What’s going on?
On January 14th
2020 both Windows Server 2008 and Windows Server 2008 R2 will reach the end of their ‘extended support’ periods, also known as ‘End-Of-Life’.
What does this mean?
After that date Microsoft will no longer be providing any support
, fixes or patches to the software. In other words, any newly discovered vulnerabilities will not be fixed, leaving the door wide open for attackers.
Out-of-date and unsupported services are low-hanging fruit and an easy target for cybercriminals. It is almost certain that there will be new vulnerabilities discovered and exploits created after Windows Server 2008 reaches end-of-life, with attackers setting their sights on organisations still using this software.
Any organisation still running these versions of WS 2008 beyond 14th
Jan 2020 will be at a significantly higher risk of cyber attack. and service failure.
The ramifications of such an attack would vary but likely include service failure, business interruption, data loss and associated fines relating to failing to meet GDPR obligations.
Who is affected?
A lot of organisations are still using Windows Server 2008 – using KYND data we estimate that approximately 20% of organisations are still running Windows Server 2008 on at least one part of their infrastructure.
To some extent this is understandable, as organisations often choose to stick with a known and stable platform for as long as possible – If it ain’t broke, don’t fix it.
The problem is that from January 20th
– if it breaks, it won’t be fixed.
Are YOU affected?
If you want to know if this impacts your organisation you can sign up to a 14 day free trial of KYND ON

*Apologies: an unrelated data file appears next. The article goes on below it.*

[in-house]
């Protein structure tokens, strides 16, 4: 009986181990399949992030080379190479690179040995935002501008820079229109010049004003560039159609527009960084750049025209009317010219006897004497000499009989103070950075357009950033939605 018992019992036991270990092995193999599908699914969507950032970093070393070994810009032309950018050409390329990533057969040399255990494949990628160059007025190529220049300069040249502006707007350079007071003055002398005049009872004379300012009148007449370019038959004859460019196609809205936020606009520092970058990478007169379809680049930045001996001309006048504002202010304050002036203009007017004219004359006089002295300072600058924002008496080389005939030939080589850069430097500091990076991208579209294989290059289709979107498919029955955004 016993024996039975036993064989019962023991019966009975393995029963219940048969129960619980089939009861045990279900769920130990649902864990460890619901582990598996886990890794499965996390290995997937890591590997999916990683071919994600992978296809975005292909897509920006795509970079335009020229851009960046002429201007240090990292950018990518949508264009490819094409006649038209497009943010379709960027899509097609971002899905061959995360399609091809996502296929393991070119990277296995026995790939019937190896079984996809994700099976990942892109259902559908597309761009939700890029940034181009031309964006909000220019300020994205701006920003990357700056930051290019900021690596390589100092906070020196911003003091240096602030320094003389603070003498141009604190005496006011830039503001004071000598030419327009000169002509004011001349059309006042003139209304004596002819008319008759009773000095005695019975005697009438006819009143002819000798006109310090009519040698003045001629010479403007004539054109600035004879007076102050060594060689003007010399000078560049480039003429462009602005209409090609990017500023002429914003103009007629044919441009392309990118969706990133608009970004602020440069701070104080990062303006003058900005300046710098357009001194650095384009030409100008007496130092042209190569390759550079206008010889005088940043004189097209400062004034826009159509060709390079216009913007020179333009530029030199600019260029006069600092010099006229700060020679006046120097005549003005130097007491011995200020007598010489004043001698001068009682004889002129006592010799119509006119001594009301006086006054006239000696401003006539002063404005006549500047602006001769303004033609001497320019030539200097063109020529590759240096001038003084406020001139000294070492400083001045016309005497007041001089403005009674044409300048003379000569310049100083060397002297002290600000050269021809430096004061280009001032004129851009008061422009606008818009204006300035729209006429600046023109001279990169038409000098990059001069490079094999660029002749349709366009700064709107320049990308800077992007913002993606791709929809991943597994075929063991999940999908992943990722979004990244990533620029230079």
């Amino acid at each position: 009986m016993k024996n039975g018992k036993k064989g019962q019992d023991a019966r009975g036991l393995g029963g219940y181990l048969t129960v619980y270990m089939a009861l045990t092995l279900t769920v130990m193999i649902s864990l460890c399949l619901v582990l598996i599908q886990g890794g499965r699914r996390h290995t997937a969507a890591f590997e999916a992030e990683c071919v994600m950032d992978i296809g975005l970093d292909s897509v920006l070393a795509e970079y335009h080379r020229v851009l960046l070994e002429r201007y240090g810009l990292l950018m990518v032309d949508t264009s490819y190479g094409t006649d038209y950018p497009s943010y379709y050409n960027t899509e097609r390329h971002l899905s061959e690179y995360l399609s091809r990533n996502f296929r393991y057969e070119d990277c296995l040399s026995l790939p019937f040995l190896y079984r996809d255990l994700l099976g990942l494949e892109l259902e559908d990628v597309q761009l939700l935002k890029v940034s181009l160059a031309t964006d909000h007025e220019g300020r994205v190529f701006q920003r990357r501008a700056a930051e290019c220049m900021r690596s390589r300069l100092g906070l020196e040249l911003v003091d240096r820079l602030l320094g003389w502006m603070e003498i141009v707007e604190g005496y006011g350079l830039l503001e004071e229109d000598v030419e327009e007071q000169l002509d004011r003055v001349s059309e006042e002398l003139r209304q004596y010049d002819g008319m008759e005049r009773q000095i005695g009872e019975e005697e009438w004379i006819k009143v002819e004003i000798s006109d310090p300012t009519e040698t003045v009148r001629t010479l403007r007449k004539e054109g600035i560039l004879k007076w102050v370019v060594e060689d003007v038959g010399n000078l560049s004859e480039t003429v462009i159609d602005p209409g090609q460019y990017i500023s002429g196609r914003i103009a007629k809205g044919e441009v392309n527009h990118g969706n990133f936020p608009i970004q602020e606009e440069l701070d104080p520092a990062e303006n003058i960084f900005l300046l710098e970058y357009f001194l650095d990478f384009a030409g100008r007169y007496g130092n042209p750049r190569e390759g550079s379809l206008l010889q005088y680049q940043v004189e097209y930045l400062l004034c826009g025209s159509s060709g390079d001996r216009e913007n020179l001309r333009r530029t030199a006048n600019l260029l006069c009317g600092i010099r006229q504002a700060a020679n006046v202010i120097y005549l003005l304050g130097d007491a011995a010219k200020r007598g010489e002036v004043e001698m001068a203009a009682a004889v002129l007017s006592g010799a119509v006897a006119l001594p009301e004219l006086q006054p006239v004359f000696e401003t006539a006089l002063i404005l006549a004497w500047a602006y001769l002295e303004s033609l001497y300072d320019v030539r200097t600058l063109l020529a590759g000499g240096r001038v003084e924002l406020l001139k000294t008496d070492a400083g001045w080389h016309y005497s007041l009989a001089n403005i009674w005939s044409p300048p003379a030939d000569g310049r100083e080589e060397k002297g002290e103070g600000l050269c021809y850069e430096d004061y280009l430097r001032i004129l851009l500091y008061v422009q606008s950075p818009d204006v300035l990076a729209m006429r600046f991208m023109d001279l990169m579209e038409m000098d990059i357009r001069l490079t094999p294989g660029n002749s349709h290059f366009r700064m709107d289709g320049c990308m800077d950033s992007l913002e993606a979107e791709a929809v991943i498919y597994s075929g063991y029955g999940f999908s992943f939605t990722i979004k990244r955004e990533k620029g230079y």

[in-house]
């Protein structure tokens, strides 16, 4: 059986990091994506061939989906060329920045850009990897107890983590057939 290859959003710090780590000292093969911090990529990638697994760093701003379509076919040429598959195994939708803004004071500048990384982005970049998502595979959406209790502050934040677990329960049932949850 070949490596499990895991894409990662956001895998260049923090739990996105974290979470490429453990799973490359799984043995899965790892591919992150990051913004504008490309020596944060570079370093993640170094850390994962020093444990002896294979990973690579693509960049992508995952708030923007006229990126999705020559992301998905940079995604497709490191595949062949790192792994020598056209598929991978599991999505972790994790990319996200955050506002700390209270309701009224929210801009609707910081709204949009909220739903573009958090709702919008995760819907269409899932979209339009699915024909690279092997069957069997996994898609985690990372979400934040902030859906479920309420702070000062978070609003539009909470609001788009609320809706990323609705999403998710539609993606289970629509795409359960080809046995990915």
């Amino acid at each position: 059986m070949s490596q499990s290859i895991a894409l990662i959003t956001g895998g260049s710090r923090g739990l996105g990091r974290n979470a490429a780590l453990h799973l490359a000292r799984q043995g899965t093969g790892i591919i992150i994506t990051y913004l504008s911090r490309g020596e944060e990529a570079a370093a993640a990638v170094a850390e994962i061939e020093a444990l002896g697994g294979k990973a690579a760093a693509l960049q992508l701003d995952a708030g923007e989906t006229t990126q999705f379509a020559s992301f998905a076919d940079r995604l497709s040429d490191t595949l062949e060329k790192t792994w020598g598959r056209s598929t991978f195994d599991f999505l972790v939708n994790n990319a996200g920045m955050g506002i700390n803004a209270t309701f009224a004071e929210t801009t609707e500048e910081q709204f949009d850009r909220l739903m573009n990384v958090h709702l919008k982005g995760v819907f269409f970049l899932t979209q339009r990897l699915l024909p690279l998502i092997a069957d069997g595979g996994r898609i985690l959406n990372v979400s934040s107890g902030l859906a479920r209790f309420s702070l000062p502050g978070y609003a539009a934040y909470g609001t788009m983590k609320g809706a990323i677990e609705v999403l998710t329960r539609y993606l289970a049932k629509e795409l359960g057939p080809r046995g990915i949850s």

. We will instantly scan for your cyber risks and alert you immediately if we find anything.
What should you do if you are running Windows Server 2008?
- Upgrade to a newer version of Windows Server
- Pay Microsoft for Extended Security Updates
- Migrate to Azure
(1) Upgrade to a newer version of Windows Server
If your server environment needs to remain on premises (and not in the cloud) then you can upgrade to a newer version
, the options being:
- Windows Server 2012
- Windows Server 2016
- Windows Server 2019
Note that it is not possible to upgrade directly from Server 2008 to Server 2016 or 2019 – you would need to upgrade to Server 2012 first. You could decide to only upgrade to Server 2012 and stop there in order to avoid the complexity of a multiple phase upgrade, however you should note that Server 2012 has its own End-Of-Life date in 2023.
(2) Pay Microsoft for Extended Security Updates
Microsoft do offer an additional 3 year period of ‘Extended Security Updates
’, however they can be expensive and are priced at a percentage of the original licence fee per year for that period.
(3) Migrate to Azure
Microsoft are incentivising organisations to move their infrastructure to their cloud services platform Azure
by offering the 3 years of Extended Security Updates for free. This process
could either be performed as a ‘lift and shift’ or an on-premises upgrade.
If you want to know if this impacts your organisation, sign up to a 14 day free trial of KYND ON!
P.S. It is worth noting that the personal computer operating system Windows 7 is also due to reach its End-Of-Life on January 14th
2020. Whilst at KYND we are focused on business infrastructure rather than individuals’ machines, having employee laptops and PCs running out-of-date and unsupported operating systems does also represent a risk.